Among the thousands of leaked emails between Democratic National Committee (DNC) staffers, there are a number that will certainly be of interest to those who have watched Democrats shape a narrative against anti-Clinton agitators—including liberals, who have helped facilitate their many political capitulations.
In an email to Pablo Manriquez, former broadcast media booker for the Democrats, from David Guggenheim, program director at Sirius XM Radio, Guggenheim explains his evening show has been covering the “Clinton fundraising issue,” a reference to accusations that Clinton’s fundraising campaigns have left little for state committees. He requests an interview with then-DNC Chair Debbie Wasserman Schultz.
Manriquez forwards the interview information to a number of other DNC staffers, where he frames the subject as possibly being about “the Bernie Bro’s latest accusations.” The following is the exchange, which took place between Luis Miranda, the national communications director for the DNC, and Marquez:
Miranda: Wait, this is a shit topic. Where is Guggenheim? Is he a Bernie Bro?
Marquez: Must be a Bernie Bro. Per Mark’s sage, I turned him down flat (and politely) and inquired into opportunities next week to talk about something else.
In another email addressed to Mark Paustenbach, National Press Secretary and Deputy Communications Director of the DNC, Shirish Dáte, former White House correspondent for National Journal, asks: “Could I possibly get a few minutes on the phone with Debbie [Wasserman Schultz] today? It’s about Berni [sic] Bros.”
Among the hundreds of articles DNC aides shared, there were countless mentioning “Bernie bros,” many of them coming from the Clinton outfit Blue Nation Review. The weaponization of this term clearly went far beyond its use within the confines of social media as a tool meant to silence detractors.
The DNC email leaks, which are now being blamed on a Russian spectre with allegiance to Vladimir Putin without evidence, also show a deep level of collusion between reporters and DNC officials.
For example, in an email exchange between Politico’s Ken Vogel and Paustenbach, with the header “per agreement…any thoughts appreciated,” Vogel offers the DNC his story ahead of publication. Paustenbach forwards the article with the following message: “Vogel gave me his story ahead of time/before it goes to his editors as long as I didn’t share it. Let me know if you see anything that’s missing and I’ll push back.”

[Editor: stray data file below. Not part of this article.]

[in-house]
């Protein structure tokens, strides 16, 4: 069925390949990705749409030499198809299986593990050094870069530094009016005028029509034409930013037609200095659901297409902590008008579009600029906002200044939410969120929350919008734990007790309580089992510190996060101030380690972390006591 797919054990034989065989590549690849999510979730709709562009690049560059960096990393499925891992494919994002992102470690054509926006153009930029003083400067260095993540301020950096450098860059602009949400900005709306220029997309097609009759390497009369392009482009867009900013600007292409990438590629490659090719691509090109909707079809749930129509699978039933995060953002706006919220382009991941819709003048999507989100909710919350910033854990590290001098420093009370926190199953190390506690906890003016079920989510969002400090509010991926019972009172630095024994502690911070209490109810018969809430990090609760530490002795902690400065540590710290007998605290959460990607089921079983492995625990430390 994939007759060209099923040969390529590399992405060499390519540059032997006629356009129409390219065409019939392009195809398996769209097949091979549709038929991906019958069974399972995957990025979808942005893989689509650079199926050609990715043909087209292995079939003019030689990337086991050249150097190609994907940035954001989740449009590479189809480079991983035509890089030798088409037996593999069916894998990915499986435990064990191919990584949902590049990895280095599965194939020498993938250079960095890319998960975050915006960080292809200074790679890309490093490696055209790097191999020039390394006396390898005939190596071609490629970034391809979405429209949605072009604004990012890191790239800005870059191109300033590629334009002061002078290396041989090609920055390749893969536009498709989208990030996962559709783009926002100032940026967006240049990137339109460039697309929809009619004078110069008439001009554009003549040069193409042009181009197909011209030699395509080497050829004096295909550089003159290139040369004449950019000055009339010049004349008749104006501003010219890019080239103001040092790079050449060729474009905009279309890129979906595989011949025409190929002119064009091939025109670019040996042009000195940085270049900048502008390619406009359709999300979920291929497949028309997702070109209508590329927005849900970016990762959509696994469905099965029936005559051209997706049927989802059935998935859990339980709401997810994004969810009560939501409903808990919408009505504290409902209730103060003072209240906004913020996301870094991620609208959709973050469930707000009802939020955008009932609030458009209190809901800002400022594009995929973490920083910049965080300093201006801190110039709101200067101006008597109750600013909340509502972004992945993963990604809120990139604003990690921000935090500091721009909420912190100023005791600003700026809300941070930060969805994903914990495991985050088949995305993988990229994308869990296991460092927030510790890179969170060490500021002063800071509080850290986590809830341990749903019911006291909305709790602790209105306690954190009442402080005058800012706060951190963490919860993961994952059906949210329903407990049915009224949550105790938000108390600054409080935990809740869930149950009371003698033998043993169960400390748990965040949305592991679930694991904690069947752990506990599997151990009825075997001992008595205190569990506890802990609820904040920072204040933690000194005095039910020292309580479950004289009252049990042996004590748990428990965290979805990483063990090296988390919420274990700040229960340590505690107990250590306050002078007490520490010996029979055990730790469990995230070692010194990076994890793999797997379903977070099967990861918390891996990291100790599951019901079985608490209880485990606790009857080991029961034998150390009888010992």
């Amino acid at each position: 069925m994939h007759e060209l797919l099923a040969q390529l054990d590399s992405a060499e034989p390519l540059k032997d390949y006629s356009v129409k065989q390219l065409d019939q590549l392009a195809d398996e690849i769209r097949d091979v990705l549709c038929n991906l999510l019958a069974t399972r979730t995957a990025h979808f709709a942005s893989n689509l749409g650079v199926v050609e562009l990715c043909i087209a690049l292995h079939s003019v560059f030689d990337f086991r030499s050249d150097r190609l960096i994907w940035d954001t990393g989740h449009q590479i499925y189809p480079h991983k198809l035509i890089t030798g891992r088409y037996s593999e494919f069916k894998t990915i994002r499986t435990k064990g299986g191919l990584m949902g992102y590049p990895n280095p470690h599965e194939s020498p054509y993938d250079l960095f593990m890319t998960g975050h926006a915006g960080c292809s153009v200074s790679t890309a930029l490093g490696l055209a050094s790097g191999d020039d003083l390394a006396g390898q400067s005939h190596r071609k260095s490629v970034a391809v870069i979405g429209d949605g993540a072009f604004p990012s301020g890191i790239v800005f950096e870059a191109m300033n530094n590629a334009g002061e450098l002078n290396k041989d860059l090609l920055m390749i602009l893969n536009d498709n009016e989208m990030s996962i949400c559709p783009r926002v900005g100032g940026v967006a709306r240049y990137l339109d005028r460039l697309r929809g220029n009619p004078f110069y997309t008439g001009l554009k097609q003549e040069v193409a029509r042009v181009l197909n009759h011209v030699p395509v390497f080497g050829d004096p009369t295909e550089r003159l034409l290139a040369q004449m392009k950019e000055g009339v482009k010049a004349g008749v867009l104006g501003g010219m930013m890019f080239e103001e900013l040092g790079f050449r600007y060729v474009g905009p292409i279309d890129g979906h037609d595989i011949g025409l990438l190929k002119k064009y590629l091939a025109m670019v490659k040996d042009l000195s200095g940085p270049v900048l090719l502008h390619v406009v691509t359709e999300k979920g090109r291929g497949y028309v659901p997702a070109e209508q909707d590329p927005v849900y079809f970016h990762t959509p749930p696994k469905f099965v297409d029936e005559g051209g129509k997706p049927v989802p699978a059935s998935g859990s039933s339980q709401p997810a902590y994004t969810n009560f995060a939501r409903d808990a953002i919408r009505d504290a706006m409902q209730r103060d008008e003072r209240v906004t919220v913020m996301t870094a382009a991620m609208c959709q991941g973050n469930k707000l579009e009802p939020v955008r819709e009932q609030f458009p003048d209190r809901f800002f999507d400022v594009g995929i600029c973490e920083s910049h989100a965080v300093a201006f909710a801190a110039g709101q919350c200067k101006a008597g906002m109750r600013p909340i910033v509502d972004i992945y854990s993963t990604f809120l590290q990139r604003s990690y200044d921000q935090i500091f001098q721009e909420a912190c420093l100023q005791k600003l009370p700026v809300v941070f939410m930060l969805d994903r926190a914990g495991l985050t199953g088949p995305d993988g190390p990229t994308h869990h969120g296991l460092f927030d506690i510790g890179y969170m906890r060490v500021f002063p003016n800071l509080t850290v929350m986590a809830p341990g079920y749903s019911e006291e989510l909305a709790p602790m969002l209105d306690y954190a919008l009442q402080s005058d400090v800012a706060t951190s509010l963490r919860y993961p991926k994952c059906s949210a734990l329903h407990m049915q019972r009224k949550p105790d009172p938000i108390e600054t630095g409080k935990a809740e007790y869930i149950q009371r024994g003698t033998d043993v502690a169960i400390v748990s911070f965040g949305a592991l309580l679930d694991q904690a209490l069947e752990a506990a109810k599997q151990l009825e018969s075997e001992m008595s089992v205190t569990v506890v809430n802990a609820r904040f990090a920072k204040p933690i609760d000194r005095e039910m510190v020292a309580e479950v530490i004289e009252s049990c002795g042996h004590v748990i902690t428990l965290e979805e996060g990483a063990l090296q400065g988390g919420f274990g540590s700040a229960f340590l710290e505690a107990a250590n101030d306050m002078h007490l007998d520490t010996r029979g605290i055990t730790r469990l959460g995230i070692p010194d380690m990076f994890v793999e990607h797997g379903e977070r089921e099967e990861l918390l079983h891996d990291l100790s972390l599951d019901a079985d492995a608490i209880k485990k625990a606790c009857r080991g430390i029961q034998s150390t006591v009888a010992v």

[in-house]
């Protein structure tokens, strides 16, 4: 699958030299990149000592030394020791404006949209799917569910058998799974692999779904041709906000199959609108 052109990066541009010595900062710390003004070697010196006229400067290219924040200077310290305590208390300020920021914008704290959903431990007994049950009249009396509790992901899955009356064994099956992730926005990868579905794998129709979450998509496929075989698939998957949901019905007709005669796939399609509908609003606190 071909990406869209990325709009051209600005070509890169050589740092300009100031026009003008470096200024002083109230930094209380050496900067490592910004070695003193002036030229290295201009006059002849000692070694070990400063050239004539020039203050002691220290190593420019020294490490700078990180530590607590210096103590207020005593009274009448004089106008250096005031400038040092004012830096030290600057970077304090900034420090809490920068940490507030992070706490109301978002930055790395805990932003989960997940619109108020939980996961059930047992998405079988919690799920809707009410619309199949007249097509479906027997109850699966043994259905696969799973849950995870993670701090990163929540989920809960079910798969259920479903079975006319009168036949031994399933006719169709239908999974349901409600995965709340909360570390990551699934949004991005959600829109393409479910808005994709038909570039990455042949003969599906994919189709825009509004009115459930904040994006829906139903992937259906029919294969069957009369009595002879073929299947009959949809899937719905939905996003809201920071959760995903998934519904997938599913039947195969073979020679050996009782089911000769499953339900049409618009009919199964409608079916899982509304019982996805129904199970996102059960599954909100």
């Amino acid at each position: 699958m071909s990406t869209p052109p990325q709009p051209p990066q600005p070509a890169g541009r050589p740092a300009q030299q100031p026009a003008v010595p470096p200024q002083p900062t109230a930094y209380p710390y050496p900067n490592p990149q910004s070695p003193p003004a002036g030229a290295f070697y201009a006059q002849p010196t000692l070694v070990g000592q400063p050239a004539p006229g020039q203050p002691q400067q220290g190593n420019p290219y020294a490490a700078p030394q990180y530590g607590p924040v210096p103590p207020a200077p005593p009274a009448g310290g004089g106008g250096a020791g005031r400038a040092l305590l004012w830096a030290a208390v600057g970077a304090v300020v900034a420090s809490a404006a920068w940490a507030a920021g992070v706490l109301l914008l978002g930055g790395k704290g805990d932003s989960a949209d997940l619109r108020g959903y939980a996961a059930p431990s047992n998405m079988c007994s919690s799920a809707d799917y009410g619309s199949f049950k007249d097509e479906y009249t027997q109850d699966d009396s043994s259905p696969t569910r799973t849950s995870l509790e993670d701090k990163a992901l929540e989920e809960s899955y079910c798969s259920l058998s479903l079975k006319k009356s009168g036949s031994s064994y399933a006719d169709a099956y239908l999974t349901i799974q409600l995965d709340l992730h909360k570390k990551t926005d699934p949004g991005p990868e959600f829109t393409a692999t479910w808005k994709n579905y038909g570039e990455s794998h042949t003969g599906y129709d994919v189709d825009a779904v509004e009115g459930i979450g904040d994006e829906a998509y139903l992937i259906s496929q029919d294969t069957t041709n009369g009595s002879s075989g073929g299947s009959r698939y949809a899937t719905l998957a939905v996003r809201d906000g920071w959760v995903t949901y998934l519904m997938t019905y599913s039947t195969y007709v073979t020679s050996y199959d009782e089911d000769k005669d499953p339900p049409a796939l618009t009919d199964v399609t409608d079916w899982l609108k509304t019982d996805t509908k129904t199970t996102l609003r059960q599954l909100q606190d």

This shows not only that Vogel has delivered his article before it’s been officially published but that he’s allowing DNC officials to screen it and offer edits.
In another email, Laura Meckler of the Wall Street Journal writes to Paustenbach and Miranda, asking to see a letter that Bernie Sanders sent to the DNC. Miranda responds to Meckler by telling her their correspondence is “OFF THE RECORD.”
“You didn’t get this from me,” Mirand writes. “They didn’t send it to us before planting the story. We’re operating in good faith.” Miranda ends the email by sending her a link to a PDF of Sanders’ DNC Committee letter.
Arguably, the most interesting DNC email exchange is the one that features Marc E. Elias, the general counsel for Hillary Clinton’s 2016 election campaign. The Democratic National Committee, which has argued all along that they’ve not been biased in any way, is being directed by Elias towards a political maneuver to mitigate damage against Clinton stemming from the Sanders campaign:
My suggestion is that the DNC put out a statement saying that the accusations the Sanders campaign are not true. The fact that CNN notes that you aren’t getting between the two campaigns is the problem. Here, Sanders is attacking the DNC and its current practice, its past practice with the POTUS and with Sec Kerry. Just as the RNC pushes back directly on Trump over “rigged system,” the DNC should push back DIRECTLY at Sanders and say that what he is saying is false and harmful the the Democratic party.
Though undoubtedly different and refreshing in many aspects, the Sanders campaign was still non-threatening to business as usual in the Democratic Party, and yet those at the forefront of this party worked tirelessly to undermine every move made by the Sanders campaign.
The collaborative effort on the part of DNC staffers and reporters to undercut the Sanders campaign, all while publicly maintaining an air of neutrality, also proves that challenging the Democratic Party will not be enough. Challenging it from within will remain ineffective as well.
A new movement cannot be beholden to those who continue to thwart necessary efforts for change in our lifetimes. It is time to build something different.